At this point, coffee was imported to the United States, where it competed heavily with tea to become the most popular beverage. After the Boston Tea Party, coffee easily won the competition. Because of its demand, other regions including Indonesia, Central America, and South America began cultivating coffee to join the trade, the trees of which all came from a single seedling from Amsterdam.
When news of coffee reached Sweden, King Gustav III was suspicious to the extent that he tested the drink out on two prisoners, an experiment that continued after the king’s death! Others in Sweden worried that coffee would kill the beer and wine markets. ( magdal3na / Adobe Stock)
Sweden, Strangely Enough, Thought Coffee Was Dangerous!
One of the countries in Europe that took a great dislike to the coffee craze was Sweden. Though many countries overturned bans on coffee once the Pope approved of it, Sweden was not one of them. Because of their fear that coffee would destroy the beer and wine market, Swedish officials decided to keep the aromatic beverage banned. Though they did this through (ineffective) legislation, their real goal was to convince Swedes that coffee was dangerous to drink. If they could convince their people of its danger, they wouldn’t have to fight so hard to keep the wine and beer industries thriving.
It’s unclear whether Swedish officials truly believed coffee was a danger physically, or if they simply wanted to spin that tale to change the public’s perception of coffee. Many people think it’s a bit of both, especially for King Gustav III. For someone with great investment in the beer and wine industry, watching the entire country’s sudden shift to coffee must have been at least somewhat concerning.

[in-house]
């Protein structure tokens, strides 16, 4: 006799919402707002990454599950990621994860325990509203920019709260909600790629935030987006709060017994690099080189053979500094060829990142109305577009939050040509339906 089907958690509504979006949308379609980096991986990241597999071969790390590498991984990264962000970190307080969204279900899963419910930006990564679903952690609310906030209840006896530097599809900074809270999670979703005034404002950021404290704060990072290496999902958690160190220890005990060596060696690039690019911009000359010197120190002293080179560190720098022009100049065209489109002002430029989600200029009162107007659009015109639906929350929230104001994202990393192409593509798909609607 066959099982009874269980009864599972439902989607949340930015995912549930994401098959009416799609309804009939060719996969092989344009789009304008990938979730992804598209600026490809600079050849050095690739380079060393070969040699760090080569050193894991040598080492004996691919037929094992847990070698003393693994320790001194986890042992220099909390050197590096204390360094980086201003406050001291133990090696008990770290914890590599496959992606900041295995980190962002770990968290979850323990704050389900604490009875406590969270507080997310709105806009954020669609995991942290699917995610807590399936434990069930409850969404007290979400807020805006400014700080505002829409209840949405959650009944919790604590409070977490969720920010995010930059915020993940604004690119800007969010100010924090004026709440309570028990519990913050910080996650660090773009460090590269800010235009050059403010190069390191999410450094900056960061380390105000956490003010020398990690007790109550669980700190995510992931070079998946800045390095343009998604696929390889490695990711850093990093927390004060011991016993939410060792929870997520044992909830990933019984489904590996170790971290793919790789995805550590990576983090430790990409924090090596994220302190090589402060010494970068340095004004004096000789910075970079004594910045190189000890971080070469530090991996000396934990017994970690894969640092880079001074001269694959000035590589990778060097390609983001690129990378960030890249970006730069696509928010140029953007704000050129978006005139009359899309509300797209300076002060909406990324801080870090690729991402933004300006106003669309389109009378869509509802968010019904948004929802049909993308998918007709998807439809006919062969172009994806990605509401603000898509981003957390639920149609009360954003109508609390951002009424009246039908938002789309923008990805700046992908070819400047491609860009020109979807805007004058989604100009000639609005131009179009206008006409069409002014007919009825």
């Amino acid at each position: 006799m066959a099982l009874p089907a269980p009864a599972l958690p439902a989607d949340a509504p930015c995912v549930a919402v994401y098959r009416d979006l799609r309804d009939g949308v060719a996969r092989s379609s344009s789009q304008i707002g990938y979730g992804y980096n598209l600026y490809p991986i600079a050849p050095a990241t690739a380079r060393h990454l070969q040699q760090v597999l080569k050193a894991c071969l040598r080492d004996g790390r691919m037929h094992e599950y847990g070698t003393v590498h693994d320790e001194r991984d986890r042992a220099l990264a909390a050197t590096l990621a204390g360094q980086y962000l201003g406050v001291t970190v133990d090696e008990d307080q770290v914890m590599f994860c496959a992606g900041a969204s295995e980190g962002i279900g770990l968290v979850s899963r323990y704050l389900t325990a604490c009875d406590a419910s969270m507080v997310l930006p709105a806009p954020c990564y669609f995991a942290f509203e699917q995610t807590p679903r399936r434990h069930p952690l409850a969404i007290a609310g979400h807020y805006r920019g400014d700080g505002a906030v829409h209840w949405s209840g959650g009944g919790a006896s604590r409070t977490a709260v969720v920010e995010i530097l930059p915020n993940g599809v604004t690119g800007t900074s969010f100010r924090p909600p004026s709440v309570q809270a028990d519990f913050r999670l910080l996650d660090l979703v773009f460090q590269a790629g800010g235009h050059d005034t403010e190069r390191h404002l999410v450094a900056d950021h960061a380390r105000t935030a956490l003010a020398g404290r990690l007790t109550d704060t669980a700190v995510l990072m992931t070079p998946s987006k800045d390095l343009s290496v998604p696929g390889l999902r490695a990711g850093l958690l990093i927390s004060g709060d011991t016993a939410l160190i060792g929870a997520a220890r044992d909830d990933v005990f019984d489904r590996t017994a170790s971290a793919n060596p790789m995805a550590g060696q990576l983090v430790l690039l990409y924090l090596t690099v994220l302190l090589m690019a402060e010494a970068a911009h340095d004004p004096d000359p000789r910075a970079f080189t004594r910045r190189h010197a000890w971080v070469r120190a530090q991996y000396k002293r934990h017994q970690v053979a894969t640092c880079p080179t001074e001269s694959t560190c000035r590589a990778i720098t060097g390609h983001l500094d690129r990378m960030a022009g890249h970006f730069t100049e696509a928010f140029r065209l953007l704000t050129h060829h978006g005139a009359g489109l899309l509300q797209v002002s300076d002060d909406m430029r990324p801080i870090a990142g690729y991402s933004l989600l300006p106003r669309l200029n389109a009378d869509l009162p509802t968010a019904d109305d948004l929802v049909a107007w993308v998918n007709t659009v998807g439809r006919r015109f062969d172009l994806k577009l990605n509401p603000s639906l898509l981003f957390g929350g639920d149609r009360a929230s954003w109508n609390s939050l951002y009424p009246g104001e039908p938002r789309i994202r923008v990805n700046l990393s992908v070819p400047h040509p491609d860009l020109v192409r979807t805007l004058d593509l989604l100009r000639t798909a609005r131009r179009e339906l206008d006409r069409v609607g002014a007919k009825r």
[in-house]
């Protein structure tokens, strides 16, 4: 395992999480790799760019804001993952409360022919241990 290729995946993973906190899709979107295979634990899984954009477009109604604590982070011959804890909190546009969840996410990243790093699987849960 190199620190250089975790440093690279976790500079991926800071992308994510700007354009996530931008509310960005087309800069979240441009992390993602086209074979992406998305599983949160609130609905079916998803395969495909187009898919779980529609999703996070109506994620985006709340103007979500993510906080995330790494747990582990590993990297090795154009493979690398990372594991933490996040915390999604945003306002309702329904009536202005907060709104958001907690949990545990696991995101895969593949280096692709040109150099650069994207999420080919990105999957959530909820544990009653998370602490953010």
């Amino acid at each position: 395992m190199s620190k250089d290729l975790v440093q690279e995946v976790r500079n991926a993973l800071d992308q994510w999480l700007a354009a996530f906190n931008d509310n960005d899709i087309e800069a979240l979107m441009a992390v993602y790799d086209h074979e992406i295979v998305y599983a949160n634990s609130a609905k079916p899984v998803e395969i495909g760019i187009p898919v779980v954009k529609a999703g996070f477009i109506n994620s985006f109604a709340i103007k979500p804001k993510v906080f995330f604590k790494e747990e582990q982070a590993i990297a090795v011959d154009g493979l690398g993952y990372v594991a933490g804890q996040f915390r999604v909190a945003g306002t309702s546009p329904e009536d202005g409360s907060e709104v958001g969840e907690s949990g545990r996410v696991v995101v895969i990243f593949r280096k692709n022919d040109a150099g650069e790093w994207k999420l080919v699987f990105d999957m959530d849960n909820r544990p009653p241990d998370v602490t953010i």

King Gustav III decided to prove coffee’s danger by performing what is believed to be the first clinical trials performed regarding coffee consumption. Of course, he wouldn’t perform the trial on himself. Instead, he gathered two prisoners to become his lab rats. The prisoners were twin brothers, both of whom were in prison and sentenced to death for their crimes. In exchange for a reduction in their sentences to life in prison, Gustav III offered for them to partake in his lifelong experiment. Both brothers agreed.
For the experiment, one brother was ordered to drink a pot of coffee a day for the rest of his life. The other brother could only drink tea for the rest of his life. Gustav III then ordered two doctors to look after the brothers to see how these differences in drink affected them.
Unfortunately, Gustav III never got to see the results of his experiment. He was shot during a masquerade ball in 1792, the injuries from which killed him several days later. After many years, even both doctors assigned to the prisoners died before the men. It’s said that the coffee-drinking brother outlived all of them, with the exception of his own brother. The coffee-drinker lived to be 83, when the average Swedish life expectancy at the time was only 38. If anything, Gustav III’s experiment did the opposite of what he’d hoped.
Swedes: Coffee Lovers
Nowadays, Sweden is one of the top 10 coffee-consuming countries in the world. Their love of coffee simply could not be stopped, even in the face of legislation and high taxes. Luckily, they don’t have to worry about either one of those anymore. They even now have a term, “Fika,” which is used to describe an extended coffee break from work where Swedes congregate with their friends.
Nowadays, coffee is as popular as ever. You can’t leave your house without driving by at least one coffee shop in any direction! And let’s face it, we all have our favorite drink from Starbucks. We should probably thank Kaldi and the pope for it the next time we order!
article credit; Lex Leigh